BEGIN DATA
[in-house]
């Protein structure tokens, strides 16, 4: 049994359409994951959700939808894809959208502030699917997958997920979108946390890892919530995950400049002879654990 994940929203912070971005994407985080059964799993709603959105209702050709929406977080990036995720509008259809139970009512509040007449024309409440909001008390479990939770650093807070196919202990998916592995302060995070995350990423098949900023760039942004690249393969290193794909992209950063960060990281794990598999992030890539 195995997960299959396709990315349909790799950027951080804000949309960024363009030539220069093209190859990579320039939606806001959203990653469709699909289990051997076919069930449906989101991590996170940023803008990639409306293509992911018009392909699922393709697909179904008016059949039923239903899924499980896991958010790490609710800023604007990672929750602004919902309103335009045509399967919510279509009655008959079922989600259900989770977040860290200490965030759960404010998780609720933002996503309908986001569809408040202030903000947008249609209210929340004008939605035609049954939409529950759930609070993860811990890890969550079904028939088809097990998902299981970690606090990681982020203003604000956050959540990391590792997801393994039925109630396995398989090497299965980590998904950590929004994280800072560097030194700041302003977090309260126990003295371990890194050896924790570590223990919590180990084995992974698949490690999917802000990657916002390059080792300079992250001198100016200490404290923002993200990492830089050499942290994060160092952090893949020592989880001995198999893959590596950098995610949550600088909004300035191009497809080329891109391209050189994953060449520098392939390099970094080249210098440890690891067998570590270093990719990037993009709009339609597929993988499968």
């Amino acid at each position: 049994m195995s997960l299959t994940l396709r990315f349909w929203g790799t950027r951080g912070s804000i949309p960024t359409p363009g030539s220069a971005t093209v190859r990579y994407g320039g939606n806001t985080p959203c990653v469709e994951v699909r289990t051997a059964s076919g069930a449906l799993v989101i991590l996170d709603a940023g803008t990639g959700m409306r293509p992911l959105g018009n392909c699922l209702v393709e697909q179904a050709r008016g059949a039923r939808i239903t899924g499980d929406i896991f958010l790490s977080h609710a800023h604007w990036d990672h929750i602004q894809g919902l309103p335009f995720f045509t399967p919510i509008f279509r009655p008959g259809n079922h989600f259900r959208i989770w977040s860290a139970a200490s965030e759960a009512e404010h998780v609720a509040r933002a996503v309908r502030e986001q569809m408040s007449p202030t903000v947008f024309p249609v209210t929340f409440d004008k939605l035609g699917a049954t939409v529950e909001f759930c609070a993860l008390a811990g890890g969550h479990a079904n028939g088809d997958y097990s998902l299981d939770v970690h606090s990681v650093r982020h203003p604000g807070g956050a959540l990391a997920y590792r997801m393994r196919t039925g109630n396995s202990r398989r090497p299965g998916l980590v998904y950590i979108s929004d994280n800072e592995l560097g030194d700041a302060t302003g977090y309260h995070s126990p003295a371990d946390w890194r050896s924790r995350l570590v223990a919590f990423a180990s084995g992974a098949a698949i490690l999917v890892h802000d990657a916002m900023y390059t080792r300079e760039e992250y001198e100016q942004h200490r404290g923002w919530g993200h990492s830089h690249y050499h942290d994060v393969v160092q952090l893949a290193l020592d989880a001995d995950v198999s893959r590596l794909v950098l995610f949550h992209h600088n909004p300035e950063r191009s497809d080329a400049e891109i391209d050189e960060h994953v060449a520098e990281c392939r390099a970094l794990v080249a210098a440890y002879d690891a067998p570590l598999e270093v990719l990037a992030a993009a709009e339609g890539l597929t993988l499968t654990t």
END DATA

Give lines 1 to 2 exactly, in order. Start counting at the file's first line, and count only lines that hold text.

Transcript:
[in-house]
């Protein structure tokens, strides 16, 4: 049994359409994951959700939808894809959208502030699917997958997920979108946390890892919530995950400049002879654990 994940929203912070971005994407985080059964799993709603959105209702050709929406977080990036995720509008259809139970009512509040007449024309409440909001008390479990939770650093807070196919202990998916592995302060995070995350990423098949900023760039942004690249393969290193794909992209950063960060990281794990598999992030890539 195995997960299959396709990315349909790799950027951080804000949309960024363009030539220069093209190859990579320039939606806001959203990653469709699909289990051997076919069930449906989101991590996170940023803008990639409306293509992911018009392909699922393709697909179904008016059949039923239903899924499980896991958010790490609710800023604007990672929750602004919902309103335009045509399967919510279509009655008959079922989600259900989770977040860290200490965030759960404010998780609720933002996503309908986001569809408040202030903000947008249609209210929340004008939605035609049954939409529950759930609070993860811990890890969550079904028939088809097990998902299981970690606090990681982020203003604000956050959540990391590792997801393994039925109630396995398989090497299965980590998904950590929004994280800072560097030194700041302003977090309260126990003295371990890194050896924790570590223990919590180990084995992974698949490690999917802000990657916002390059080792300079992250001198100016200490404290923002993200990492830089050499942290994060160092952090893949020592989880001995198999893959590596950098995610949550600088909004300035191009497809080329891109391209050189994953060449520098392939390099970094080249210098440890690891067998570590270093990719990037993009709009339609597929993988499968």